in )able 1!
)able 1
)reatment o&tions for management of chronic &aronychia
General measures
)hese measures hel& in &re'ention as well as work synergistically with other acti'e
measures in im&ro'ing the healing time and decreasing further recurrences! )he
basic aim is a'oidance of aggra'ating factors and minimi+ing further in#ury by
reducing the mani&ulation of the nail! )he former may be achie'ed by a'oiding
e(&osure to moist en'ironments and contact irritants such as soa&s and detergents!
)he affected area should be ke&t dry, and moisturi+ers should be a&&lied after
washing hands! Rubber glo'es should be used, &referably with inner cotton glo'e or
cotton liners while &erforming any work with &robable e(&osure to irritants!13"
4urther in#ury may be minimi+ed by kee&ing the nails short and a'oiding any
mani&ulation of the nail, such as manicuring, finger sucking, or self attem&t to incise
and drain the lesion! )he footwear should be &ro&erly chosen to a'oid unnecessary
damage to the nail! )he &atients with diabetes should maintain a strict glycemic
control!13"
Medical management of chronic paronychia
Initially, organisms such as Candida and intestinal bacteria were causally related to
this condition!17,18" )hus, anti*fungals &layed an im&ortant role in the management
of chronic &aronychia in the &ast, and se'eral studies using to&ical or systemic anti*
fungals ha'e re&orted encouraging results! Dong et al!19" com&ared the thera&eutic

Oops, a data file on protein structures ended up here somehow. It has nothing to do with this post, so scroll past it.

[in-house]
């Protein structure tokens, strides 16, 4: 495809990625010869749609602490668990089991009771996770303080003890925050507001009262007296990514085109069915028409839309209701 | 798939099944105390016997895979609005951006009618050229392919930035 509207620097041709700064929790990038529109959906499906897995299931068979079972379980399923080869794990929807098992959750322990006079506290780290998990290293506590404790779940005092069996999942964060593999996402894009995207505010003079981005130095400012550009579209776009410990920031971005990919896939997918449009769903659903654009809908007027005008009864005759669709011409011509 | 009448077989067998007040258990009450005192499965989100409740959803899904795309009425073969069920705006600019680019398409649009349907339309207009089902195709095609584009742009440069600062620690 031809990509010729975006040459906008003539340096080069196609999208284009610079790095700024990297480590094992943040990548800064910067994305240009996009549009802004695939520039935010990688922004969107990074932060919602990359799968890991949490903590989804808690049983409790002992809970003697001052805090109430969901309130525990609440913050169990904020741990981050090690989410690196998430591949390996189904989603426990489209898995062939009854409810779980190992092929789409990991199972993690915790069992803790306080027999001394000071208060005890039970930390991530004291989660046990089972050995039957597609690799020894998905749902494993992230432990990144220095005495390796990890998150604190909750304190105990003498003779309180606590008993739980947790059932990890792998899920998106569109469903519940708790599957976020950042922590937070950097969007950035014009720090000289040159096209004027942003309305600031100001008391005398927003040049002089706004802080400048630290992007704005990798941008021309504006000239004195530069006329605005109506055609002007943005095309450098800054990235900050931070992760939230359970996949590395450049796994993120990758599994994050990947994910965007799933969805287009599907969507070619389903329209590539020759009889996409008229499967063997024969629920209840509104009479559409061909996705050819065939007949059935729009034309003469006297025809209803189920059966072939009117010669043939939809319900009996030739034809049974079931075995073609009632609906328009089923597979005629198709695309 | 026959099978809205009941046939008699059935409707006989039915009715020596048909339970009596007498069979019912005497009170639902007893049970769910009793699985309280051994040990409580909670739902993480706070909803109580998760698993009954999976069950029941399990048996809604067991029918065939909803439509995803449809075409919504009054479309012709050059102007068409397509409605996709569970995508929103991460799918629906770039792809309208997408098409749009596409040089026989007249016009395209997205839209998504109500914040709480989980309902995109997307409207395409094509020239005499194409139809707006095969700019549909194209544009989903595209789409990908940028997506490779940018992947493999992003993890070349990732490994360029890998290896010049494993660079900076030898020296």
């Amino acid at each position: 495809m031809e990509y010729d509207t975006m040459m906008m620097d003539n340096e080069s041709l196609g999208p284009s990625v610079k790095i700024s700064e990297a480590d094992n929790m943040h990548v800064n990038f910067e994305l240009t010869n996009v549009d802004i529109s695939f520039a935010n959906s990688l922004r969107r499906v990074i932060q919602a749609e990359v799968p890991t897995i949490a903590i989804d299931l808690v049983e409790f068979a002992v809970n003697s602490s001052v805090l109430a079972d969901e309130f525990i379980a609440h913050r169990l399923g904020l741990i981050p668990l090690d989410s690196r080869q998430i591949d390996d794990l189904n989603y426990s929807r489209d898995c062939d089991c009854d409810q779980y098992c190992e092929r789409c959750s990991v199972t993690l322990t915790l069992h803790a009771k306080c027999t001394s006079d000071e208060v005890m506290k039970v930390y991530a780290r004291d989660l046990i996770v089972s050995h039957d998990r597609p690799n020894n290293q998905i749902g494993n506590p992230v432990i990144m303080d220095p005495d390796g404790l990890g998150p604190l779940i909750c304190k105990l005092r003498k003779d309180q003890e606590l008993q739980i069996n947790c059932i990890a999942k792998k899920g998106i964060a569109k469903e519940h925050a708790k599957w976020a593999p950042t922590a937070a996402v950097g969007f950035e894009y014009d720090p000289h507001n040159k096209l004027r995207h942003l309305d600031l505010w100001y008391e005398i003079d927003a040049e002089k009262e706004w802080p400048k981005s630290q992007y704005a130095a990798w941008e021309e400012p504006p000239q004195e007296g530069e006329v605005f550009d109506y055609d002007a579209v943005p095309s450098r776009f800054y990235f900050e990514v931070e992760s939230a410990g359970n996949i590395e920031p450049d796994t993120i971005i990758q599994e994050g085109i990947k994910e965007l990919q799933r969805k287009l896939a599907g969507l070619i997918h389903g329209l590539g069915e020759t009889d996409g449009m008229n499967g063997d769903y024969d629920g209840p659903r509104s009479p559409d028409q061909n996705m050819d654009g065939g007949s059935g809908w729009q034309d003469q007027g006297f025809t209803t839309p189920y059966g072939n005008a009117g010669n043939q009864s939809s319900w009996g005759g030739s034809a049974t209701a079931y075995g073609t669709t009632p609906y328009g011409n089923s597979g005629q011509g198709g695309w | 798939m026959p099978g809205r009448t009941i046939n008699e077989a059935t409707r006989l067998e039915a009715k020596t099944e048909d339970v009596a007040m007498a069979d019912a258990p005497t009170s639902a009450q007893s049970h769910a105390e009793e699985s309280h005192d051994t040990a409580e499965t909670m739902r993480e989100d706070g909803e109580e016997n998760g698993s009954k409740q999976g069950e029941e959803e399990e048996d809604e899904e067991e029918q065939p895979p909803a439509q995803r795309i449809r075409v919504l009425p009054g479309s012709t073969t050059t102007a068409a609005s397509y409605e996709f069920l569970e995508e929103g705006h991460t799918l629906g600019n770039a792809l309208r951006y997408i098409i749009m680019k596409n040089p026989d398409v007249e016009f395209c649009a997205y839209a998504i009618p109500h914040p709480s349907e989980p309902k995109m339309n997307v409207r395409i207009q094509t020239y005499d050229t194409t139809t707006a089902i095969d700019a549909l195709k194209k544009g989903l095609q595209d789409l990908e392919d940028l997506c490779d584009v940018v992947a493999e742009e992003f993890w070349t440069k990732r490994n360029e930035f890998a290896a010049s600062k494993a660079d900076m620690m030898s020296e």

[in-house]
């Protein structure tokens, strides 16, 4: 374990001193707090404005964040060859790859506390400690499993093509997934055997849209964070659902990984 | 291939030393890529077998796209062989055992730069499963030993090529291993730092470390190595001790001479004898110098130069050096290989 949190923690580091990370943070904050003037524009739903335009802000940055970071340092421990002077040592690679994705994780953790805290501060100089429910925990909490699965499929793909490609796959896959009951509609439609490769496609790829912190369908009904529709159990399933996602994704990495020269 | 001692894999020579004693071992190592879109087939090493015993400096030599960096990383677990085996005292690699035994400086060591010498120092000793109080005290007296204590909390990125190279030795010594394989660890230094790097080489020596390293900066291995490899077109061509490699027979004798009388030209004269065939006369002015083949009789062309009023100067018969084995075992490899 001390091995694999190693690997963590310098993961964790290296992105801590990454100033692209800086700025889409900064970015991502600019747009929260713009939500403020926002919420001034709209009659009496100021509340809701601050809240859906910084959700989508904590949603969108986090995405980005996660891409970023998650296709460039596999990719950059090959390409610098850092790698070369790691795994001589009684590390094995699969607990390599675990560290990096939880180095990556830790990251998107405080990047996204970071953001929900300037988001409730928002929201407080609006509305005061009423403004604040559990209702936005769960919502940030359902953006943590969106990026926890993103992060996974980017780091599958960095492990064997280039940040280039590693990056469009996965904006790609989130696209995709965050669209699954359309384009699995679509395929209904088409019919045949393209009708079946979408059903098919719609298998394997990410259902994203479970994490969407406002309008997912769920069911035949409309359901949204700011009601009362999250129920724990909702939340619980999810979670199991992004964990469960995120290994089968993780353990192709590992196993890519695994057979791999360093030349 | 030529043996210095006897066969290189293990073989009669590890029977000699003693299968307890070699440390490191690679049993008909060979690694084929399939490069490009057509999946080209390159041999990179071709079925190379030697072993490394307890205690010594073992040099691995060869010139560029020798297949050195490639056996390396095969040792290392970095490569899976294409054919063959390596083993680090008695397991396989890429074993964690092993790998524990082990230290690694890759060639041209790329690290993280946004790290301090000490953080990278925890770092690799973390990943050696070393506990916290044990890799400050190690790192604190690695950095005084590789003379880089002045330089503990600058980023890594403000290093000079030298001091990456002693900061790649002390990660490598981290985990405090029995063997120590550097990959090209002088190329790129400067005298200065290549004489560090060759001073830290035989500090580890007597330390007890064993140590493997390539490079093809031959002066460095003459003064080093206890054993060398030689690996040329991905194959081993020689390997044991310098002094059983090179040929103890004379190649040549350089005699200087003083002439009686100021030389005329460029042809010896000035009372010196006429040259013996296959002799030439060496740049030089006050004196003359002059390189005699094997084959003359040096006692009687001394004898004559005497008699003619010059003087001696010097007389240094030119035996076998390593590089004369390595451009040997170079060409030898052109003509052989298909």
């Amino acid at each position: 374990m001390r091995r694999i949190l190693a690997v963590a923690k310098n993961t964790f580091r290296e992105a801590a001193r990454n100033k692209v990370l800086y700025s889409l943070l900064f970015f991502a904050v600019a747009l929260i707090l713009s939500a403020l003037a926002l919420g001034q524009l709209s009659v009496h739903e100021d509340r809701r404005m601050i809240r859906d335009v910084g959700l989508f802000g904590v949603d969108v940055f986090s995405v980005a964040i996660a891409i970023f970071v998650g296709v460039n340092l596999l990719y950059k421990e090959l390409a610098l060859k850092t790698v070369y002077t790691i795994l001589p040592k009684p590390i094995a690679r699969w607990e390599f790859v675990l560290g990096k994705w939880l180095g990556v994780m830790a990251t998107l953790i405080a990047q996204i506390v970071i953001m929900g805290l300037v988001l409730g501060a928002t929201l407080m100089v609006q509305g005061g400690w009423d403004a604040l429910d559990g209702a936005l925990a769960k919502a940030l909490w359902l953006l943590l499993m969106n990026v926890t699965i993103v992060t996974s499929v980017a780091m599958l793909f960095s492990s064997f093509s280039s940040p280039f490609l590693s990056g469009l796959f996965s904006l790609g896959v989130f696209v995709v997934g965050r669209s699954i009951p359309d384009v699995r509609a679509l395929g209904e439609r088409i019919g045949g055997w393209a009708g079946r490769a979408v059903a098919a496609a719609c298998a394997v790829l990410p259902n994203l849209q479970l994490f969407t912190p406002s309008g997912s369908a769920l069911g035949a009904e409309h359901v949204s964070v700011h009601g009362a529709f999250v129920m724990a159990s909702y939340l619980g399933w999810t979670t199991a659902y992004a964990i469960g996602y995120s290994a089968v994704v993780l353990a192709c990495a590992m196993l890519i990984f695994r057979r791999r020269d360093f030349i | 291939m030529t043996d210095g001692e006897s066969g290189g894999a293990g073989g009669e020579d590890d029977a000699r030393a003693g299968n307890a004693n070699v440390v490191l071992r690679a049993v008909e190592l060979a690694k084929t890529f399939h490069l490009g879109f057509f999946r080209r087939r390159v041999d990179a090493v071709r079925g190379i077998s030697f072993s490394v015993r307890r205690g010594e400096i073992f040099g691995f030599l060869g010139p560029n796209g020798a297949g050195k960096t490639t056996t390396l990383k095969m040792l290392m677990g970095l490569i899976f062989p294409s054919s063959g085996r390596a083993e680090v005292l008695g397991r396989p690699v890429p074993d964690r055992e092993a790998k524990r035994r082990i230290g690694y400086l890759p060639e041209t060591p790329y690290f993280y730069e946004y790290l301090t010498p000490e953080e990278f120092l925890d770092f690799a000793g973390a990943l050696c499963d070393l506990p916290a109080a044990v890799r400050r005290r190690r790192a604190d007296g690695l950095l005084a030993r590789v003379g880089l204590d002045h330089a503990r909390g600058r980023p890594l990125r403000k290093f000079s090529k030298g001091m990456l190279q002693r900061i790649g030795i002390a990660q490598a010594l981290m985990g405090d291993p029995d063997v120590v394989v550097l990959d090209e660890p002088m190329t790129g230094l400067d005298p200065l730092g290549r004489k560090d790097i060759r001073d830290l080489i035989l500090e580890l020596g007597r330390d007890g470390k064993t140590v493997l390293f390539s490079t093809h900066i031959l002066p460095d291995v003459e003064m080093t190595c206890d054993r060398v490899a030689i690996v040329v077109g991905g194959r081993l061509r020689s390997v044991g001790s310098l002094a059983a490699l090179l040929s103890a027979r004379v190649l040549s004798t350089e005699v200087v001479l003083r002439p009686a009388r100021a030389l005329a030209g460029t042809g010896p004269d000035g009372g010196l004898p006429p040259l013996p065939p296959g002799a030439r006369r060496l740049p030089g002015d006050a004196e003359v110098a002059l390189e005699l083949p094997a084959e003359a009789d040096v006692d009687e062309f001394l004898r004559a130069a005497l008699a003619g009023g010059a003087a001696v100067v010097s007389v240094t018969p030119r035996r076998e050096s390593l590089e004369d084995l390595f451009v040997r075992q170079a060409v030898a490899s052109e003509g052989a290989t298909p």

effect of ketocona+ole tablets and econa+ole lotion in the treatment of chronic
&aronychia and found them com&arable in efficacy! :owe'er, they continued to
isolateCandida s&ecies in cured &atients, thus suggesting that total elimination of
organisms is not necessary for com&lete reco'ery! Eikewise, bacteria including
micrococci, di&htheroids, and gram*negati'e organisms were reco'ered from nail*
folds throughout the treatment &eriod &ro'ing the multifactorial origin of the condition!
Daniel et al! assessed the efficacy of ciclo&iro( B!;;> to&ical sus&ension in
combination with a strict irritant*a'oidance regimen in &atients with sim&le chronic
&aronychia andFor onycholysis and showed e(cellent thera&eutic outcomes!1."
)hough anti*fungals were the mainstay of thera&y in the &ast, some in'estigators
ha'e suggested that the thera&eutic &otential of anti*fungals in chronic &aronychia
might be attributed e<ually to the anti*fungal and to the anti*inflammatory &ro&erties
of these agents!1" C'en in studies showing a good thera&eutic effect, some of the
&atients re&orted unsuccessful anti*fungal thera&y in the &ast!1;" )hus, the
accumulating e'idence indicates that chronic &aronychia is an ec+ematous condition